Well, Craig(?), you are throwing out quite a challenge here. This issue is almost a subject for a dissertation in internal combustion engineering.
In general, a crossover pipe in an exhaust is part of the overall engine tuning. One of the most difficult parts of IC engine tuning is providing performance over a range of rpms. Most engine designers pick a range where they expect the vehicle is mostly operated in and tune it for max performance in that range. Exhaust back pressure and resonance is a very important part in achieving an optimized exchange of burned and fresh load in the cylinders. Basically, you are trying to use the gas flow in the exhaust to "suck out" burned gas from a cylinder as soon as the exhaust opens and also use the back pressure to prevent too much fresh load escaping through the still open exhaust valve during the overlap period. So the goal is to have the cylinders in a multi-cylinder engine interact with each other through the exhaust. Of course, this can only be achieved in connection with the other tuning parameters, e.g. ignition and valve timing. The more cylinders you have going into a common exhaust, the more room you have to play. And there are always trade-offs. Gains in one rpm range may be made on the expense of losses in another range. You want to make the gains in the "useable" range. Numbers on paper don't always reflect that. Best example are the Harley "straight pipes'. Over all the noise that these things make, the riders completely miss the fact that their bike is now slower than it used to be because it has less low end torque - something you need to accelerate fast from 0 to 70. What good do 90 ft-lbs at 6000 rpm in a HD do you? Also, huge horesepower numbers are good to sustain high vehicle speeds, but do not indicate performance available in the street riding mode. This space does not allow to go too deep into this, but I would throw out the following statements: The crossover pipe on the late model (81 and 82) CBXes was added to increase low end torque for improved roll-on performance (low end torque). This does not necessarily mean, you will get more low end torque on your 79 by putting a BSM w/crossover on. You most certainly will alter the state the bike is tuned for , i.e.: changing the point and maybe value of your max HP and the shape of your torque curve. Then again, the whole thing may not be of any consequences to the performance of the bike the way you ride it. One thing though, your carbs should always be well adjusted to the exhaust your are using. You want to avoid both wet plugs AND holes in the pistons.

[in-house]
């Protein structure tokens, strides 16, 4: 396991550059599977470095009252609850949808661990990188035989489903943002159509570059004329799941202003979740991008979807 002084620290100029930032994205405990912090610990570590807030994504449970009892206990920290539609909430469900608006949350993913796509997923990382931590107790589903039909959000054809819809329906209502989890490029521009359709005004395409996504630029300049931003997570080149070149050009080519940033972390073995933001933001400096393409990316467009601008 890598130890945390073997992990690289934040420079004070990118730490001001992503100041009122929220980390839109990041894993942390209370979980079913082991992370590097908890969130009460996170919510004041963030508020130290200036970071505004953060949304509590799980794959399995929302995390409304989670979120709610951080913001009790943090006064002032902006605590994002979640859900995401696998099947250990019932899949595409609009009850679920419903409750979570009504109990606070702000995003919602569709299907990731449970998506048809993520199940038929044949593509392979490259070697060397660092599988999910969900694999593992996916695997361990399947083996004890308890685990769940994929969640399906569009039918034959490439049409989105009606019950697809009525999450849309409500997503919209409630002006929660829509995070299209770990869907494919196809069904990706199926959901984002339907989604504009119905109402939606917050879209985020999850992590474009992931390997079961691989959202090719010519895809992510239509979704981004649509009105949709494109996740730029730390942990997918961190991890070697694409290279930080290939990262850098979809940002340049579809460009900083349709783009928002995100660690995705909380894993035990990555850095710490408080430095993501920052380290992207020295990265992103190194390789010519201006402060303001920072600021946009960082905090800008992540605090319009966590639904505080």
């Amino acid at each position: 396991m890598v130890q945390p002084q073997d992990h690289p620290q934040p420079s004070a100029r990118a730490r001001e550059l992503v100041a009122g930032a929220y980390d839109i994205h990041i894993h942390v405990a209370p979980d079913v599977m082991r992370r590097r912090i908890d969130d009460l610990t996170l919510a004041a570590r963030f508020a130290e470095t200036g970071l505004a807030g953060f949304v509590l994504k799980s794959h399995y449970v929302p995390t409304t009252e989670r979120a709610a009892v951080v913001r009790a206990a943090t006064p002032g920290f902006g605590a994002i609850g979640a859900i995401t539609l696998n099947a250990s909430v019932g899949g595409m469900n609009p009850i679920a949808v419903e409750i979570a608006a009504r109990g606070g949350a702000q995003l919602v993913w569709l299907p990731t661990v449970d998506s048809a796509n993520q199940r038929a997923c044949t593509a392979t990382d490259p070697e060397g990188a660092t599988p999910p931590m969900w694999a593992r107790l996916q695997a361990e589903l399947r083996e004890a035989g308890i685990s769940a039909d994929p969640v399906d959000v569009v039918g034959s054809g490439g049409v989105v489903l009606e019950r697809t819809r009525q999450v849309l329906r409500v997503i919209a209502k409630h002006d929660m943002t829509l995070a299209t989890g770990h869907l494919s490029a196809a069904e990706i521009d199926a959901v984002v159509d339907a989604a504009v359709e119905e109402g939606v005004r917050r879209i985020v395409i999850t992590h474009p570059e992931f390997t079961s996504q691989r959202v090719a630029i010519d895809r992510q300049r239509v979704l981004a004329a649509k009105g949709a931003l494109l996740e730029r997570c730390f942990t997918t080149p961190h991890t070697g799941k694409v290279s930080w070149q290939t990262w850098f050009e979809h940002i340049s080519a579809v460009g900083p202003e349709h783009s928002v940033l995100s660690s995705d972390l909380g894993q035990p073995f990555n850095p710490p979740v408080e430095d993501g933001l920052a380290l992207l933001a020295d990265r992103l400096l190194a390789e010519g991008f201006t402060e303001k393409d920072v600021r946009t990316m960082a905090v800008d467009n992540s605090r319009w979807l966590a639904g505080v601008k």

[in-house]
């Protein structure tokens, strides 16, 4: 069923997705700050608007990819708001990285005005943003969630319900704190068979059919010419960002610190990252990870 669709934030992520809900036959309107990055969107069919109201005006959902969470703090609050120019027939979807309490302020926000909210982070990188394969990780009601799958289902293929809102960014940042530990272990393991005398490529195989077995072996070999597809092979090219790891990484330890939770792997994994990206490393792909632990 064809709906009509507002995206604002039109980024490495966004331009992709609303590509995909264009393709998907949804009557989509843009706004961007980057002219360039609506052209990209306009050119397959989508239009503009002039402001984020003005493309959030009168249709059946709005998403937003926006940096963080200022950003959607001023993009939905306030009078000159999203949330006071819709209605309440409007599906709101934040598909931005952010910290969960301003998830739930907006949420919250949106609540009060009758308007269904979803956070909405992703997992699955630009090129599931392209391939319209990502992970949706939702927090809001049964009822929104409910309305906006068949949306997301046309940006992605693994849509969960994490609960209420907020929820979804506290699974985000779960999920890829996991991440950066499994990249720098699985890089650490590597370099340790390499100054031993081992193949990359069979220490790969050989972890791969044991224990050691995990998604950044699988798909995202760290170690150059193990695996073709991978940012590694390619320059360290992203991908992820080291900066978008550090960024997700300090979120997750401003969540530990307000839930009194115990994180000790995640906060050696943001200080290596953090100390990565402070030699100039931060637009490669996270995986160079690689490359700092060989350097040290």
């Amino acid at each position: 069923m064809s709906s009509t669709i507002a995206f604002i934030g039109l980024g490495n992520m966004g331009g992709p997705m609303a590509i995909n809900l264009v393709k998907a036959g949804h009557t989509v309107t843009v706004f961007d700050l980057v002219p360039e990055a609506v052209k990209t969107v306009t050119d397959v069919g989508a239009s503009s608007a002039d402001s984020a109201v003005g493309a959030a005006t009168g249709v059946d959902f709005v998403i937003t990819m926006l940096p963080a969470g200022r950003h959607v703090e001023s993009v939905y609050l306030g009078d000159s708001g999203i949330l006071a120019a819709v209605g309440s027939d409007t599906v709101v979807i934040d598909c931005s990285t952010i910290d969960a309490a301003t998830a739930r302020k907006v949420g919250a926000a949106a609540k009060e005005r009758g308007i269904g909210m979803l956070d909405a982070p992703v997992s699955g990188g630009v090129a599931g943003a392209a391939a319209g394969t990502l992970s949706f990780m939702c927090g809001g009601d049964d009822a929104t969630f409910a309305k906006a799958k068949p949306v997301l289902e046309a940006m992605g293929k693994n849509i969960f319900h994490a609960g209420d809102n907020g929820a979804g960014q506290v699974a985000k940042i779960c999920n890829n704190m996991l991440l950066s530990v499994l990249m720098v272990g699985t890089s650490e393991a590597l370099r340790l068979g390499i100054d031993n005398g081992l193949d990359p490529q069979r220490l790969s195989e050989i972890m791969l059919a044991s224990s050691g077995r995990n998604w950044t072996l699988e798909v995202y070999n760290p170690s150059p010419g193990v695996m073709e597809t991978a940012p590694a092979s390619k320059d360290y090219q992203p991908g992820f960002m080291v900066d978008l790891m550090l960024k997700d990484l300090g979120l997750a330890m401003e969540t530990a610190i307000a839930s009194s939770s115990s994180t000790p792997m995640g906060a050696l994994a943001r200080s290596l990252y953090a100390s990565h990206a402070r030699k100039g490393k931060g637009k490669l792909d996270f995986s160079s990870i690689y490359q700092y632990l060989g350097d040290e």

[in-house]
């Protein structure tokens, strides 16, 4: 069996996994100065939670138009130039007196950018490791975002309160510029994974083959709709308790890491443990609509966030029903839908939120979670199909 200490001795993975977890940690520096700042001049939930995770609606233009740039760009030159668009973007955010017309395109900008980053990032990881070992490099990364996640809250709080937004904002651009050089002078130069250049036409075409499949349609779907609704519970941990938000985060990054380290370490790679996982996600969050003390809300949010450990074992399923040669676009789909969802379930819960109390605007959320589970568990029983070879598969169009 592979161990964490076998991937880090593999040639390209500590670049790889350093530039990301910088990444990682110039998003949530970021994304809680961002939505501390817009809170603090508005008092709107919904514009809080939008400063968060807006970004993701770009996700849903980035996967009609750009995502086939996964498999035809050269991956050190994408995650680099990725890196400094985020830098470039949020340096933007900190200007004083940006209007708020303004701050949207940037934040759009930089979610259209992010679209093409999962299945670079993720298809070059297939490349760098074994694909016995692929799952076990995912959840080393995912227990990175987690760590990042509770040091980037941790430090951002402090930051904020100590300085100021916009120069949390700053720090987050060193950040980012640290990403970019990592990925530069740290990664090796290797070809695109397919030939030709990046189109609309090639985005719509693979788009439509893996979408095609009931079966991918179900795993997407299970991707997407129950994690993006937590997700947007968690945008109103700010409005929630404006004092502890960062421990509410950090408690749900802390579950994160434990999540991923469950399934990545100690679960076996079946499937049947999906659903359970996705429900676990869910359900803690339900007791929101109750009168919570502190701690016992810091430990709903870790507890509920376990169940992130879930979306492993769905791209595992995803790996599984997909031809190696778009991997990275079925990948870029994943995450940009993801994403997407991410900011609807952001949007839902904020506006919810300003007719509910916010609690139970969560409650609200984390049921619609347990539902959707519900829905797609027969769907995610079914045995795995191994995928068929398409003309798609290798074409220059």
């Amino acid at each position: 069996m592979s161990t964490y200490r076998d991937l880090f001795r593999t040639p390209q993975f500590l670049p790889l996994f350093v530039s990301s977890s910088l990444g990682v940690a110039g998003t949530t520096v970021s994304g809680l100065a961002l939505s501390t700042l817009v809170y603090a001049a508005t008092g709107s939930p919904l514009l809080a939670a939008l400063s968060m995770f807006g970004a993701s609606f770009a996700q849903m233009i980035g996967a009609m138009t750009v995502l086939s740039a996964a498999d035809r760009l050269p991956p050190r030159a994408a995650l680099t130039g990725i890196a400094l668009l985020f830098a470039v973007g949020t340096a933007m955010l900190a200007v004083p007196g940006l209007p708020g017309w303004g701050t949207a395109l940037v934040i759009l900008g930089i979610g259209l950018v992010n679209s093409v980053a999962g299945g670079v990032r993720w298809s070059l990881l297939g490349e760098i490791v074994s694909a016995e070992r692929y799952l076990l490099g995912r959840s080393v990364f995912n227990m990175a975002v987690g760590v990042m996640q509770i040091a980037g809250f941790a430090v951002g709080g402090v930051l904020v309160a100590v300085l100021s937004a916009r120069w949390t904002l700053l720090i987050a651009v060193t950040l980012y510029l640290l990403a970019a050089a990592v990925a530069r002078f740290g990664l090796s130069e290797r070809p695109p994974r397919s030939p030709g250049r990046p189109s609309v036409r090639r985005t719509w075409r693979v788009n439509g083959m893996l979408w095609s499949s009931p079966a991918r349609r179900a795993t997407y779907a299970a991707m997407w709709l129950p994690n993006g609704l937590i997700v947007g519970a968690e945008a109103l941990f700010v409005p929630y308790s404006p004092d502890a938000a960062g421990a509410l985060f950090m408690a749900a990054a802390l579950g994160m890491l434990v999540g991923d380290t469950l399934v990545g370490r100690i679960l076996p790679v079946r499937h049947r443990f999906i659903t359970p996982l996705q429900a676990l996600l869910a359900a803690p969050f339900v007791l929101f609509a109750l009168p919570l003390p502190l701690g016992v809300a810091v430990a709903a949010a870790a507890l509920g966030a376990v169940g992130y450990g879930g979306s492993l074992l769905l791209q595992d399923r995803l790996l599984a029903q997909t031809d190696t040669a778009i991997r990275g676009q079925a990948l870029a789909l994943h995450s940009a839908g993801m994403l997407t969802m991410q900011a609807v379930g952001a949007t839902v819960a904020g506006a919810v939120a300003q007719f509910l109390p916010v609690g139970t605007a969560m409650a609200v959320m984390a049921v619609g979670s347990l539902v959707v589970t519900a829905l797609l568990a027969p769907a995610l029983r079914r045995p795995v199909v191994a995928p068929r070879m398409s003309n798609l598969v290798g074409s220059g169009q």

To be understood is the exception
To be misunderstood is the rule.